A New Mexico electric utility company has developed a "booster" system for existing power plants that would use acres of mirrors in a field to reflect the sun's heat to a boiler full of water atop a 1,000-foot tower.
The water would turn to steam and run generating turbines.
By adding such a solar energy system to a power plant fueled by natural gas or oil, consumer costs and fuel usage woule be reduced whenever the sun shined.
A proposal to build a demonstration project was submitted to the Energy Research and Development Administration on Wednesday by Public Service Co. of New Mexico and was received "positively" according to George Kaplan of Erda's solar division.
"We were aware they were working on it and encouraged them," Kaplan said. "We feel very positive about this not only because we feel it will work, but it is being done at the initiative of a utility company and they were willing to spend some of their own money."
ERDA itself has been pushing a project to build an electricity generating plant powered entirely by solar energy and is considering proposals on nine different sites for a $100 million experimental station, Kaplan said.
That plant also would work on the "power tower" principle, Kaplan said.
He said the sole physical proof the system will work was a small experiment made successfully in France last summer under ERDA auspices, but there was "no reason to doubt" its practicality.
The New Mexico plan envisions a maximum cost of $30 million to add the solar system to exisitng plants, which cost hundred of millions of dollars to build - in the case of a one-unit nuclear plant, $1 billion.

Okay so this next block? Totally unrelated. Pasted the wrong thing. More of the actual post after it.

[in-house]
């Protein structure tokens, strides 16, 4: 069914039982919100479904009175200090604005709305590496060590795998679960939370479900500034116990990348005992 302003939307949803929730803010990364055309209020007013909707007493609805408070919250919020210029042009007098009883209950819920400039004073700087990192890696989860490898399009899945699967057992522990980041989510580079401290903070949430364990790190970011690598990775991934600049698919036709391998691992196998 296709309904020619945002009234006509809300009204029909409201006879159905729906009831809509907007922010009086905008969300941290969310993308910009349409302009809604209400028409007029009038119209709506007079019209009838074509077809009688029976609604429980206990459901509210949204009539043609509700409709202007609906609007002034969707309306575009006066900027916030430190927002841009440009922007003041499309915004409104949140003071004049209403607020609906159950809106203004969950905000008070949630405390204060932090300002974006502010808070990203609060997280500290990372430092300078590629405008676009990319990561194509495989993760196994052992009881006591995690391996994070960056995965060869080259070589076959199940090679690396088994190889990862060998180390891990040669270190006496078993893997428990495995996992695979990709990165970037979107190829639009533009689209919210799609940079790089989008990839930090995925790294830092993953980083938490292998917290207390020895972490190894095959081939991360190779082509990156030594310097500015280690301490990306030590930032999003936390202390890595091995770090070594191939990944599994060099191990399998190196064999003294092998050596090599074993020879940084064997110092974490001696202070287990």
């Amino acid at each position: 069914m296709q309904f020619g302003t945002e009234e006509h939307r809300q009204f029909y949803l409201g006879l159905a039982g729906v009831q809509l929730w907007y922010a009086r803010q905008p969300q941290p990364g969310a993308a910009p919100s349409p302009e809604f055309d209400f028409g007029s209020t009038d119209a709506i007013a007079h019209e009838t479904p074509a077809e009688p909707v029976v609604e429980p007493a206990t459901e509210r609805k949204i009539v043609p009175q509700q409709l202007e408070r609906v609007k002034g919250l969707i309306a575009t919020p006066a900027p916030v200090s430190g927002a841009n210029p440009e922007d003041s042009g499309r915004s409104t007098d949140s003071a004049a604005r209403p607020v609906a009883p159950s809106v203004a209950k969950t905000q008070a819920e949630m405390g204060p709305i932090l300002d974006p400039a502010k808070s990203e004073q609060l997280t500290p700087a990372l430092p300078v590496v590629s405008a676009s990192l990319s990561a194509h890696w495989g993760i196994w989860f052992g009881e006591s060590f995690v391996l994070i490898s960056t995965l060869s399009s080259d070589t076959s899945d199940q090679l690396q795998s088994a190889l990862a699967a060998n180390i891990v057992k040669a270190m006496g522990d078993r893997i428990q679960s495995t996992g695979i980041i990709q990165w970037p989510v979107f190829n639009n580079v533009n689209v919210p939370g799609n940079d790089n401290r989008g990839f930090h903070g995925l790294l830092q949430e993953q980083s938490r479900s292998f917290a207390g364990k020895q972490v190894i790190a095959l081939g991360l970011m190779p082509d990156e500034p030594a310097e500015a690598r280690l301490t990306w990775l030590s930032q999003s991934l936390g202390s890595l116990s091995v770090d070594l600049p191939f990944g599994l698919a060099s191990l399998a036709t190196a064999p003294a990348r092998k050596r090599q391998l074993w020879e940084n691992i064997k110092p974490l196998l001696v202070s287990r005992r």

J. D. Maddox, spokesman for the New Mexico firm and principal developer of the proposal, said the biggest obstacle to success is the cost of solar componetns, primarily helistats - mirros devices that would reflect the sun's rays to the power tower.
Approximately 5,000 of them would be needed for a demonstration project , Maddox said, and with the plant itself they would cover at least 170 acres of land.
While not every existing power plant has a minimum of 170 acres surrounding it, Maddox said his firm had identified about 600 plants in the Southwest alone that could be adapted to what he calsl the "solar hybrid repowering system."
Maddox said the "booster" concept is designed primarily for planst fueled by natural gas and oil because those fuels cost the most and are in short supply.
"There is a point at which using the solar hybrid idea becomes economical," Maddox said, "If coal was in short supply, and we ran out of uranium, the idea would become economical for coal-fueled planst and nuclear-plants as well."
The power tower concept is necessary, the New Mecico firm explained, because the heat must be concentrated to raise the temperature of the water to about 1,000 degrees Fahrenheit as required by steam cycle power plant generators.
The usual solar energy method of collecting heat from the sun and transmitting it to water and then to a storage tank dilutes the sun's energy and produces tempertaures of 200 degrees or less, the firm said.
The height of the tower is governed by the number of heliostats, and therefore the amount of power, needed: the higher the tower the more heliostats it can handle.
Maddox said the project his firm intends to develop with ERDA assistance would use three towers 430 feet high instead of a single 1000-footer, considered the maximum height.
A small test facility to experiment with the power tower concept is being built at Sandia Laboratories in Alburquerque, but the facility will not generate electricity.
The New Mexico firm's proposal calls for an appropriation by ERDA of $800,000 for a year's planning, involving economic and feasibility studies, Maddox said. After that, it would take about 2 1/2 years to build the demonstration facility and test it. It would be about 20 times and size of the model being built by Sandia, Maddox said.
Public Service Co. of New Mexico is one of a handful of electric utility companies with full scale programs for development of soalar energy.
The firm's president, J.D. Geist, said five home were being built to demonstrate various types of solar heating and allow the company "to make specific recommendations to customers based on cost, performance and expected backup energy requirments."